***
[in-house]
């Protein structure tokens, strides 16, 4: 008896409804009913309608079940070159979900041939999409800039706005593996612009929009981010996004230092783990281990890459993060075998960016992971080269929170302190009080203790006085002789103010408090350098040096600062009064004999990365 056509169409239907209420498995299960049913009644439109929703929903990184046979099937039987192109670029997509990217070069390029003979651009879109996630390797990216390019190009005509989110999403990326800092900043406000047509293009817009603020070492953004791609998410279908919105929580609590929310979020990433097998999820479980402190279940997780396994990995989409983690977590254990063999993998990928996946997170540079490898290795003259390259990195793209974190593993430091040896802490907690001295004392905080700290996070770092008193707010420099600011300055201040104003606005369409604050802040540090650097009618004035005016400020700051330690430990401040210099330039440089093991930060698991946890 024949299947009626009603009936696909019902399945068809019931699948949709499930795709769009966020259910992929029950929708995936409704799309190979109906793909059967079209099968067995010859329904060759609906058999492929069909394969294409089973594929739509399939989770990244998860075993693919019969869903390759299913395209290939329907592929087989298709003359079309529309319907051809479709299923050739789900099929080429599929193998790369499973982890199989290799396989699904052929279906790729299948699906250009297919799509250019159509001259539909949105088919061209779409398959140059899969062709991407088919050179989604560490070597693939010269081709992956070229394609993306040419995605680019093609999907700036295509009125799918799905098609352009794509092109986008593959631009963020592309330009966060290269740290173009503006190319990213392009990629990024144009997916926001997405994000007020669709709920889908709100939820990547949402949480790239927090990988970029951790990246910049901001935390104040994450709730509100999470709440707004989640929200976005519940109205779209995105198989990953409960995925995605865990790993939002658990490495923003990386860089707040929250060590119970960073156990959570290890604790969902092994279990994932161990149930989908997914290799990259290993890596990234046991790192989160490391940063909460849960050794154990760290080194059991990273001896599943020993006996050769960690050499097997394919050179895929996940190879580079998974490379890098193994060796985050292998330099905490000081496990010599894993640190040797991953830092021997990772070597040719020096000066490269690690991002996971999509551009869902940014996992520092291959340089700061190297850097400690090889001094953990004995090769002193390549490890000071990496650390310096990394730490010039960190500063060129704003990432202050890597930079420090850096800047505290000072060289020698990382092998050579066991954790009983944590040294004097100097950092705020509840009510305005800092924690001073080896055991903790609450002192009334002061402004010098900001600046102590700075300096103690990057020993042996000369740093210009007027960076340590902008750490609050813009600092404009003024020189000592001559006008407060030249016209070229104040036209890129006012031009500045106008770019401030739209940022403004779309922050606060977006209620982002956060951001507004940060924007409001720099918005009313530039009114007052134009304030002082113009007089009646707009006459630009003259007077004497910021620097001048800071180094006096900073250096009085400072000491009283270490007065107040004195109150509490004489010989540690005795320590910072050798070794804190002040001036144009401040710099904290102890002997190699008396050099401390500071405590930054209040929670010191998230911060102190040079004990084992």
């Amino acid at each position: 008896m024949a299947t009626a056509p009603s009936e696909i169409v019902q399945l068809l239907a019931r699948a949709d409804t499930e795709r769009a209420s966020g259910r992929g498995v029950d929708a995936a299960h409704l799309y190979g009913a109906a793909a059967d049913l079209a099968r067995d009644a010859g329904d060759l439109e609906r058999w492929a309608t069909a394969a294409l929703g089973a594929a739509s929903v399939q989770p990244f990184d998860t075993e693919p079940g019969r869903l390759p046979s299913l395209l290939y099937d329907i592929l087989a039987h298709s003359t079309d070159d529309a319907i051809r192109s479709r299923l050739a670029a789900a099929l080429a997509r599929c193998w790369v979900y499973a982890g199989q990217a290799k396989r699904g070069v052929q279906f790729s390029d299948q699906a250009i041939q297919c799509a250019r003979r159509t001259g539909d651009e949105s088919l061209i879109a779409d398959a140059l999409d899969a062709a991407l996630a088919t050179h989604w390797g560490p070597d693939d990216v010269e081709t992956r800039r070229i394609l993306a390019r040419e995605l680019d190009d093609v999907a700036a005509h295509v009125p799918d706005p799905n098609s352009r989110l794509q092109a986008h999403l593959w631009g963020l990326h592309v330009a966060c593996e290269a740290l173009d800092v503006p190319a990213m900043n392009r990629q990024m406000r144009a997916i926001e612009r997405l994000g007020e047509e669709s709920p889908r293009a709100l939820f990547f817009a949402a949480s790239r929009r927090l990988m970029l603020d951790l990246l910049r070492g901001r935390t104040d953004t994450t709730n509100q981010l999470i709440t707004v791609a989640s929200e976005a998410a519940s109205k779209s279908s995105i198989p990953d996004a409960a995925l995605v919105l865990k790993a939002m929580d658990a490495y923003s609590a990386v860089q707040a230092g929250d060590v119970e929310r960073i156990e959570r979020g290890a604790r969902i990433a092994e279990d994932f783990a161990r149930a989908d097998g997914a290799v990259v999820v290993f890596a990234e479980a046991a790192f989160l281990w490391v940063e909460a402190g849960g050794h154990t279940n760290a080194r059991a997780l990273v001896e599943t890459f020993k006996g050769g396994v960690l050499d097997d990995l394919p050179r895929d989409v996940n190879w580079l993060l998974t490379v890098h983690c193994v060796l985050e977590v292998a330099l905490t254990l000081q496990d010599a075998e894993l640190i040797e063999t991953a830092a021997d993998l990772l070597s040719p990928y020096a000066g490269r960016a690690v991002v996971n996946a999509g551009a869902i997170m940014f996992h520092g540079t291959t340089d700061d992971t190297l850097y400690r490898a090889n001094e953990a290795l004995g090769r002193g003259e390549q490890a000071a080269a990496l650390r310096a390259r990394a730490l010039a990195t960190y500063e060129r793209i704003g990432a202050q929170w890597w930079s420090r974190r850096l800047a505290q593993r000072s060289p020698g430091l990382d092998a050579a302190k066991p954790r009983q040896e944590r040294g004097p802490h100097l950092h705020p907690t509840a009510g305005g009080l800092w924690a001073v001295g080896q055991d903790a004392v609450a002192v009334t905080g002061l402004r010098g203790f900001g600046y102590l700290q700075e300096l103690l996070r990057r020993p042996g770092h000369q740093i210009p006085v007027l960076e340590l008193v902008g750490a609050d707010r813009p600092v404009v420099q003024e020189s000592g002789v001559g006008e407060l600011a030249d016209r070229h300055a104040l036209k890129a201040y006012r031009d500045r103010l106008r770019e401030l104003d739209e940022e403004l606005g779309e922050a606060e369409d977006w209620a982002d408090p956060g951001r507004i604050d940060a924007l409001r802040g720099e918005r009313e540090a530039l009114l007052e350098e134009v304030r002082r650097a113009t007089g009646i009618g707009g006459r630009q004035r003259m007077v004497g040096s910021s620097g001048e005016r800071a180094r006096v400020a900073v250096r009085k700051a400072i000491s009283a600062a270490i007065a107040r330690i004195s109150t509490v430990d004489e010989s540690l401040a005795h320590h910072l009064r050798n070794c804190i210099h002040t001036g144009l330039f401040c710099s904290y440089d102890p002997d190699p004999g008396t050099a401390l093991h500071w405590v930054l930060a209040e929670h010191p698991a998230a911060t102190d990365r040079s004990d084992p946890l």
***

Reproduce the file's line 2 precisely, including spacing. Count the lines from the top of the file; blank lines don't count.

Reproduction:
């Protein structure tokens, strides 16, 4: 008896409804009913309608079940070159979900041939999409800039706005593996612009929009981010996004230092783990281990890459993060075998960016992971080269929170302190009080203790006085002789103010408090350098040096600062009064004999990365 056509169409239907209420498995299960049913009644439109929703929903990184046979099937039987192109670029997509990217070069390029003979651009879109996630390797990216390019190009005509989110999403990326800092900043406000047509293009817009603020070492953004791609998410279908919105929580609590929310979020990433097998999820479980402190279940997780396994990995989409983690977590254990063999993998990928996946997170540079490898290795003259390259990195793209974190593993430091040896802490907690001295004392905080700290996070770092008193707010420099600011300055201040104003606005369409604050802040540090650097009618004035005016400020700051330690430990401040210099330039440089093991930060698991946890 024949299947009626009603009936696909019902399945068809019931699948949709499930795709769009966020259910992929029950929708995936409704799309190979109906793909059967079209099968067995010859329904060759609906058999492929069909394969294409089973594929739509399939989770990244998860075993693919019969869903390759299913395209290939329907592929087989298709003359079309529309319907051809479709299923050739789900099929080429599929193998790369499973982890199989290799396989699904052929279906790729299948699906250009297919799509250019159509001259539909949105088919061209779409398959140059899969062709991407088919050179989604560490070597693939010269081709992956070229394609993306040419995605680019093609999907700036295509009125799918799905098609352009794509092109986008593959631009963020592309330009966060290269740290173009503006190319990213392009990629990024144009997916926001997405994000007020669709709920889908709100939820990547949402949480790239927090990988970029951790990246910049901001935390104040994450709730509100999470709440707004989640929200976005519940109205779209995105198989990953409960995925995605865990790993939002658990490495923003990386860089707040929250060590119970960073156990959570290890604790969902092994279990994932161990149930989908997914290799990259290993890596990234046991790192989160490391940063909460849960050794154990760290080194059991990273001896599943020993006996050769960690050499097997394919050179895929996940190879580079998974490379890098193994060796985050292998330099905490000081496990010599894993640190040797991953830092021997990772070597040719020096000066490269690690991002996971999509551009869902940014996992520092291959340089700061190297850097400690090889001094953990004995090769002193390549490890000071990496650390310096990394730490010039960190500063060129704003990432202050890597930079420090850096800047505290000072060289020698990382092998050579066991954790009983944590040294004097100097950092705020509840009510305005800092924690001073080896055991903790609450002192009334002061402004010098900001600046102590700075300096103690990057020993042996000369740093210009007027960076340590902008750490609050813009600092404009003024020189000592001559006008407060030249016209070229104040036209890129006012031009500045106008770019401030739209940022403004779309922050606060977006209620982002956060951001507004940060924007409001720099918005009313530039009114007052134009304030002082113009007089009646707009006459630009003259007077004497910021620097001048800071180094006096900073250096009085400072000491009283270490007065107040004195109150509490004489010989540690005795320590910072050798070794804190002040001036144009401040710099904290102890002997190699008396050099401390500071405590930054209040929670010191998230911060102190040079004990084992």